Auntie, or Big Sister?

Believe me, I try to be grateful for the corrections. I know the phase won’t survive much longer.

My 8-yr-old daughter is in such a happy-to-correct-Dad’s-Mandarin phase that she hand-signals proper tones in the middle of my business phone conversations; she interrupts my dinner table stories; she whispers fixes to me in the back of cabs as I talk with the driver.

But sometimes simultaneous correction just isn’t an option. Like yesterday, when, as on many days, we had walked over for some frolicking at the unreal campus of Beijing Sports University (北京体育大学), the place where the sight of 188cm girls and their 200cm boyfriends doesn’t make you lift an eyebrow anymore, the place where you can amble along wide, traffic-free streets, past perfectly sculpted lawns that are actually green, by javelin-throwers and martial arts specialists deep in practice next to the lawn bowlers (at least that’s what it looks like to me) who are equally intense, through a campus of olympic pools and world-class courts of all types, indoor and out, of soccer fields and freshly-swept rubberized tracks and baseball and cricket and gymnasiums towering high enough to give Paul Bunyan vertigo.

It’s a beautiful place, and the residents are friendly. Yesterday a third-year student had stopped by for a chat for no particular reason.

After she left, my daughter said, “Daddy, you only made one big mistake.”

“What was that?”

“You told me to ‘叫阿姨’ [jiào āyí, roughly ‘say hi to Auntie’]. You should have said ‘叫姐姐’ [jiào jiějie, ‘say hi to big sister’]!”

“Oh” was about all I could say.

I’m not sure which realization hit me first.

  • My daughter is old enough to think of a 20-yr-old as jiějie?!
  • I’m old enough that a college student is no longer of my (āyí – shūshu, auntie-uncle) generation?
  • I’ve just insulted a perfectly innocent bystander

Well, better to be corrected than not. But I do secretly wonder how universal her generational intuitions are.

13 responses to “Auntie, or Big Sister?”

  1. Julen says:

    Nice story. Your daughter’s correcting phase must be great for your mandarin, especially the tones! Adult people never do these correction, out of respect I guess, and in the end we are stuck with our lousy tones.

    Regarding the jiejie – ayi question, I see children calling my friend ayi all the time, although she is 25yo and looks very much like a student…

    From the way you tell the story, this is more about your girl wanting to be a meimei, rather than about the ayi wanting to be a jiejie… sounds like a new phase might be coming up soon! :)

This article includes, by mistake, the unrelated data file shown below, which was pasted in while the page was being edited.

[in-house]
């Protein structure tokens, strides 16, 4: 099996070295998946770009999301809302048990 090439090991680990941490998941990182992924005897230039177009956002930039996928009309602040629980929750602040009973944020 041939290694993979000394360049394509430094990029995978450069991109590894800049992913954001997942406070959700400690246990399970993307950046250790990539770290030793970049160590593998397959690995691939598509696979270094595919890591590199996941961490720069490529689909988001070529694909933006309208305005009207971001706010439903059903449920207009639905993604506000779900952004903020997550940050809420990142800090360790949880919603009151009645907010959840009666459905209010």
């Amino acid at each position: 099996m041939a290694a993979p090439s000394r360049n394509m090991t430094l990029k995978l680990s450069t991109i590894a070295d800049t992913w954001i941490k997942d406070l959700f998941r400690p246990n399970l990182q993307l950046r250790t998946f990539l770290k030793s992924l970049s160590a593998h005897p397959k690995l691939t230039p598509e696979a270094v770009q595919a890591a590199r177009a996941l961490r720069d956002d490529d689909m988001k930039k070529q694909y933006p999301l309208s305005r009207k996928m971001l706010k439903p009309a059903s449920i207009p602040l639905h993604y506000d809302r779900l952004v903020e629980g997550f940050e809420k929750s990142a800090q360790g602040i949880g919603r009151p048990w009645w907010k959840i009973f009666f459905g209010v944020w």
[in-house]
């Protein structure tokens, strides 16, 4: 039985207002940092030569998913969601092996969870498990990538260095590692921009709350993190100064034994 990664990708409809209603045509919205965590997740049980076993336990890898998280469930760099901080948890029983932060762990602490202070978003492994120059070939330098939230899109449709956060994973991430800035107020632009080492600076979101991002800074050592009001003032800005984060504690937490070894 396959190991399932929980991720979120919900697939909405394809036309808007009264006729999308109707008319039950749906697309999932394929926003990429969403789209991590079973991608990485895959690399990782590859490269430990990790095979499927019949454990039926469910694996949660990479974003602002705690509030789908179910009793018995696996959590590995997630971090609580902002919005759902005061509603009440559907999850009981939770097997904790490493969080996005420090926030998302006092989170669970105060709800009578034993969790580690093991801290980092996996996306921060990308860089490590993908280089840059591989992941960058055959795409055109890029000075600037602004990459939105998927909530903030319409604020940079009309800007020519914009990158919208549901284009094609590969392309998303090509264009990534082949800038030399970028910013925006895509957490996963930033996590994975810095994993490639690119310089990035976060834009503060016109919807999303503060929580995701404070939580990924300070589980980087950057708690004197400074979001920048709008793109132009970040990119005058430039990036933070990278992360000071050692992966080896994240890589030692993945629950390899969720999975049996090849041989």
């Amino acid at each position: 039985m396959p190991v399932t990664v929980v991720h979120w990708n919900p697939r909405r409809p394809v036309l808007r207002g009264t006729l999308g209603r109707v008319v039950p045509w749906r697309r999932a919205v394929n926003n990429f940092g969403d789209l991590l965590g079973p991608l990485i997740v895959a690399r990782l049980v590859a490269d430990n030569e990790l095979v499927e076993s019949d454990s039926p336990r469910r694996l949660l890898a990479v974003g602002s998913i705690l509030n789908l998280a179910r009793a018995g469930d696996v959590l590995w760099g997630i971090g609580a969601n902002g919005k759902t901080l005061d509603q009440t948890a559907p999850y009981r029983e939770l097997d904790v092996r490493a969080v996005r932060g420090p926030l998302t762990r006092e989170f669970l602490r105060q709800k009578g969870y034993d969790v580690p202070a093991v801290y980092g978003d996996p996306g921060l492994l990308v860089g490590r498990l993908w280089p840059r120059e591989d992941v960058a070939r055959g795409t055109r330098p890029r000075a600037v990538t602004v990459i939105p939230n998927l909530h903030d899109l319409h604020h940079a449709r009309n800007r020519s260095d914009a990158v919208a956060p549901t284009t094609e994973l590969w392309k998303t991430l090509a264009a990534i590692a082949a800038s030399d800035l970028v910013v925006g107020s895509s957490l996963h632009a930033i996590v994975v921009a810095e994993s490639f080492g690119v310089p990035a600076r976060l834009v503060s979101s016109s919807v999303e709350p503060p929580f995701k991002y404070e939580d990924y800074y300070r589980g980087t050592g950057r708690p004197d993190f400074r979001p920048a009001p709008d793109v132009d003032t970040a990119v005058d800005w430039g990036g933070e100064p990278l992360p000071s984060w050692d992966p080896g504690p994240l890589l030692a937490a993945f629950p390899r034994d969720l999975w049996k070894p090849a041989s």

2. Kellen Parker says:

    I was in a store with a female friend once and the friend called the clerk 姐姐. The clerk immediately snapped “How old are you‽” To her horror, my friend realised she just called a younger person 姐姐 instead of 妹妹. Her shame was enough that she ended up buying something when she originally had no such intention.

    I can picture you surrounded by equally-heighted people, but it really just makes me feel all the shorter. It was bad enough with you and John P in the same room. I can only feel fear for a campus full of you people. That’s why I prefer the art colleges.

  3. Kellen Parker says:

    p.s. Picturing air tones from her in the background of a business call is damn hilarious.

  4. André says:

    Isn’t this just a matter of age difference. You call someone 阿姨 when the age gap between you so that she could actually be your auntie. Same with 姐姐。Of course, there will be grey areas, but then you just go on the safe said, right, and call her 姐姐, ’cause if she’s older than that, she’ll just be flattered.

    I know, this is just a general assumption that doesn’t really help in all cases, but then again, do really all Chinese have the same perception of this? I doubt it.

  5. GAC says:

    Hmm, honestly I have never run into a Chinese kid that’s your daughter’s age. I’ve heard a lot of ladies telling babies and toddlers to call me 叔叔,though.

  6. Aaron says:

    Props to Kellen for use of the interrobang.

    (Or is the blog automatically converting from separately-typed ! and ?… Testing: !? ?!)

  7. GAC says:

    Oh, I did not see that.

  8. Syz says:

    Interrobang‽ Can’t say I’m a fan, but sharp eyes, Aaron. I had to read carefully to find that — looks like a botched font job to me.

    @GAC: well, assuming you’re mostly most adolescent, it makes sense I think that they’d call you 叔叔. In fact, the pre/post adolescence thing is the principle I was operating under for referring to the college student as 阿姨 rather than 姐姐. @Julen’s experience with the 25yr-old “阿姨” friend seems to support me there.

    @André: of course you’re right that it’s relative, but my “intuition” such as it is would’ve put the cutoff for 姐姐 at just a few years older than the person who’s referring to her, rather than, say, 12 years older and post-adolescent. I gotta find some more 8-yr-olds to try this on.

  9. GAC says:

    Oh, I forgot that on the Internet no one knows how old you are. I am 22 years old, as a reference point for my earlier comment.

  10. Syz says:

    @gac: but not in dog years, right? 😉

  11. GAC says:

    Haha, no. That’s really 22 years. I guess some Chinese will say I’m 23 (or 24 maybe? I was born in November)

  12. Katie says:

    Depends where you are too, right? I recall one of my Chinese friends, who I would guess to be in her late 30’s, telling me how surprised she was to be addressed as 阿姨 by, say, fruit vendors, in one of the cities she had lived in. I think it may have been Tianjin?

    p.s. Not that it’s relevant to this post, but hooray for easy IPA!

  13. Kellen Parker says:

    Props to Aaron for catching the interrobang.

    Katie: glad you’re enjoying it.

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